On April 7, 1862, Henry Davis Sadler was born to John Walker and Othella Wharton Sadler about five miles from where he died sixty-three years later, having lived in and served his Cleveland County Arkansas community throughout most of his life. John Walker and his wife had migrated from Tennessee and settled on a farm near the town of Rison in 1850. There they raised eight children.

Henry Davis was the second son in the family. As a young man he worked as a deputy in the County Seat (at that time in old Toledo). Later he taught school and saved enough money to go to the University of Arkansas Medical Department in Little Rock. From that institution he graduated in 1891 with a M.D., at age twenty-nine. He first established his practice in Rison, then moved to Thornton, Arkansas for four years, returning to Rison in 1896. In 1911 Dr. Sadler left once again to take a post-graduate course at Tulane University in New Orleans, Louisiana. Returning to Rison he remained to serve his community until his death. He was held in high esteem by his medical colleagues.

On January 29, 1899 he married Annie B. McLendon (born about 1873 in Cleveland County, Arkansas). The couple had three children, Guy M., Harold D, and Tom. Guy became the editor and publisher of the Cleveland County Herald newspaper (published by three generations of Sadlers). Harold, at one time Secretary to Congressman James Reed, became a minister and a columnist for the Cleveland County Herald.

As many doctors in the early 1900s, Dr. Sadler tried merchandising to help support his family. He dropped that as his practice grew. Riding a white horse was the way he made house calls in his early years carrying his black doctor’s bag of medicines along with him. As time progressed he bought a Model T touring car. During the 1918 flu epidemic Dr. Sadler asked his son, Harold, to drive him to see his patients. It was an around the clock desperate operation. While the doctor treated the patients, Harold kept a tea kettle of hot water ready to assist in restarting the car. They were up day and night in an unusually cold winter caring for patients with flu, striving to prevent pneumonia and death.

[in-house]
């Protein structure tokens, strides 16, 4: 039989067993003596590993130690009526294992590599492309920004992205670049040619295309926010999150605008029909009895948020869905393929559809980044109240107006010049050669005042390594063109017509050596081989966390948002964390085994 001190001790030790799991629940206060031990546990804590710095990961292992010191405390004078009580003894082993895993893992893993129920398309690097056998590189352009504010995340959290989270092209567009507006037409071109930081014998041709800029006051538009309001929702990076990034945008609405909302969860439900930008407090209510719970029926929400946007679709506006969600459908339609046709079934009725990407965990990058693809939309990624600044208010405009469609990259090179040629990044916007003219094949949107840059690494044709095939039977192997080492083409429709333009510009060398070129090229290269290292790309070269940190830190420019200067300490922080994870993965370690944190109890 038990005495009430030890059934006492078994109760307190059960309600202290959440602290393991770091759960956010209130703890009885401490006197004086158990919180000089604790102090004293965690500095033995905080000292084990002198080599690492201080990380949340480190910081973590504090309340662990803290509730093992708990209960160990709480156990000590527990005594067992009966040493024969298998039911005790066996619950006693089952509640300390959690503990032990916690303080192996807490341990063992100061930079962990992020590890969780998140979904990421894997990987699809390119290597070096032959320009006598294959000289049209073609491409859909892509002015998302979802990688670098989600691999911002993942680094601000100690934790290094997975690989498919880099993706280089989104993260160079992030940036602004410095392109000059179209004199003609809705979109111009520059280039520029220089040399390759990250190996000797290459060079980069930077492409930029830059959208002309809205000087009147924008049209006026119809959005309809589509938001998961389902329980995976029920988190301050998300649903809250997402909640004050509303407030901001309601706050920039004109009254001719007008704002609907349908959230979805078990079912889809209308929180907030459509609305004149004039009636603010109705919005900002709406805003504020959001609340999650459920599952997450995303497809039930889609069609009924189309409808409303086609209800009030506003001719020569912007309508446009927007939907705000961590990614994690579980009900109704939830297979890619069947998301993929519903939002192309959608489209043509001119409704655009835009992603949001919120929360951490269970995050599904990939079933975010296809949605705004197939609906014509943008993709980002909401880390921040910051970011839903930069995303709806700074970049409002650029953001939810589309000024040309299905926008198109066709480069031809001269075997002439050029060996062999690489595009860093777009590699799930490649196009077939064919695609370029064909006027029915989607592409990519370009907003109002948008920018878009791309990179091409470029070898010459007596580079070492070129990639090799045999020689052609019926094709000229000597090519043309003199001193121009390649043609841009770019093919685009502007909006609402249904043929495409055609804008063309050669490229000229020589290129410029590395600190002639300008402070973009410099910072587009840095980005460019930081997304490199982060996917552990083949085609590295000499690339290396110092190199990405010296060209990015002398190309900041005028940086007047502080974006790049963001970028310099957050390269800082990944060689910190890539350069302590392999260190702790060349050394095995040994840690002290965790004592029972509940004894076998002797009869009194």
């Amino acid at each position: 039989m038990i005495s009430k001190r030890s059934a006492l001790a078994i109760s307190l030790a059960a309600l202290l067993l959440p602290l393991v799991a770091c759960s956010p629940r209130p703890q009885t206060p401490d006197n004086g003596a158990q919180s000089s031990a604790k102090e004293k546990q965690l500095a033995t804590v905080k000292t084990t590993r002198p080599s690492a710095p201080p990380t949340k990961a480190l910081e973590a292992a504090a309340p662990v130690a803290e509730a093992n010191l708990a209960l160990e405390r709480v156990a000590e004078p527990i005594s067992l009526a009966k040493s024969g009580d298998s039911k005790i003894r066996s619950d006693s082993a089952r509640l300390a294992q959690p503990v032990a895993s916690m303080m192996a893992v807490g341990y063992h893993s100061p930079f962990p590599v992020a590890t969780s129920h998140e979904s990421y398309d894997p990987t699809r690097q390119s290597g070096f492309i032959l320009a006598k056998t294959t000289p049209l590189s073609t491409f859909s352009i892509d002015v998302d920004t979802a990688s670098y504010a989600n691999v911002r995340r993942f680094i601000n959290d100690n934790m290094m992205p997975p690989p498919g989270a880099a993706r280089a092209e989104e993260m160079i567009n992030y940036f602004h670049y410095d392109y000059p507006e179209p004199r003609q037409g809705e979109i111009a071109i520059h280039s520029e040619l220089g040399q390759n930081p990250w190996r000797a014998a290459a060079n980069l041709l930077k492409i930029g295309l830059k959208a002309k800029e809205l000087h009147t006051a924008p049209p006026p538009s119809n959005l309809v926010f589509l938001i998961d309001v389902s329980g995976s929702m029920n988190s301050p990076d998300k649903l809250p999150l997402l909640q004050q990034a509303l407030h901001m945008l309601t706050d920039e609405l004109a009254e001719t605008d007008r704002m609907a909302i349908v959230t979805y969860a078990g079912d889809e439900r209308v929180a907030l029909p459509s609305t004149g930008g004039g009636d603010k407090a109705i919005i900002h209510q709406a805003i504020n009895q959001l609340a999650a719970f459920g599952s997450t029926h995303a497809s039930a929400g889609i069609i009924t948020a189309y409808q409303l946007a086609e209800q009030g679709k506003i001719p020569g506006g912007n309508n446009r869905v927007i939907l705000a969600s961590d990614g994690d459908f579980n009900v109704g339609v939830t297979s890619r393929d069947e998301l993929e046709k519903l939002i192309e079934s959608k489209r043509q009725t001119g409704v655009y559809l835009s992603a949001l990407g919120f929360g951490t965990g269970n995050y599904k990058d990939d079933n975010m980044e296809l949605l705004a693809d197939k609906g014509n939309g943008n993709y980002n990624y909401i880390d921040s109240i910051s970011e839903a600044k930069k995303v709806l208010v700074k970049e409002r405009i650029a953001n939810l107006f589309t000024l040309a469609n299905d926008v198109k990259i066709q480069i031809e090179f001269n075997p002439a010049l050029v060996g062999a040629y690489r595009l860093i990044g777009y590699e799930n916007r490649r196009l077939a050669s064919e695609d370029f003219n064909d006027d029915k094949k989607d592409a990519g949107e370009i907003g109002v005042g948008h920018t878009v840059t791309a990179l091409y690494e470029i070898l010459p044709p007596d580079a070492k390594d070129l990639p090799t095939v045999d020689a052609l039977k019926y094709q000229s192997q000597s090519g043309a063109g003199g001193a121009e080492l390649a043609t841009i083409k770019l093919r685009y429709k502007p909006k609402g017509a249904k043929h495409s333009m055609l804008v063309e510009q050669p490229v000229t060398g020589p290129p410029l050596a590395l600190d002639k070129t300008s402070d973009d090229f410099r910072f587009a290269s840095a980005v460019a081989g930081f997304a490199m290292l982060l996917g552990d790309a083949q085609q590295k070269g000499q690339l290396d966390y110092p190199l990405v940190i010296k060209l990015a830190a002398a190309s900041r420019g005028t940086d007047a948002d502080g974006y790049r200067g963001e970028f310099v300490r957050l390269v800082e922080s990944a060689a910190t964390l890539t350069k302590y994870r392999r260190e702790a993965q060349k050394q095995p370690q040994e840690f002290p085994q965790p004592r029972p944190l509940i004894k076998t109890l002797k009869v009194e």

Though Dr. Sadler was a man well known as a successful medical practitioner, he also had extended influence within the business and civic community: was one of the originators of the bank, served on the town council for many years, believed in education – was a 20 year member of the school board and gave time and money to its activities. He was known as a man of high principles, for his constant pleasant disposition, his ready smile, and his invaluable council and advice. For nearly forty years he held membership in the Culpepper A.F. and A.M. Lodge.

Dr. Sadler died from a sudden illness called in his time, “neuralgia of the heart” on October 28, 1925 and is buried at the Greenwood cemetery in Rison. He had practiced medicine for thirty-four years.

B. L. Battenfield April 2016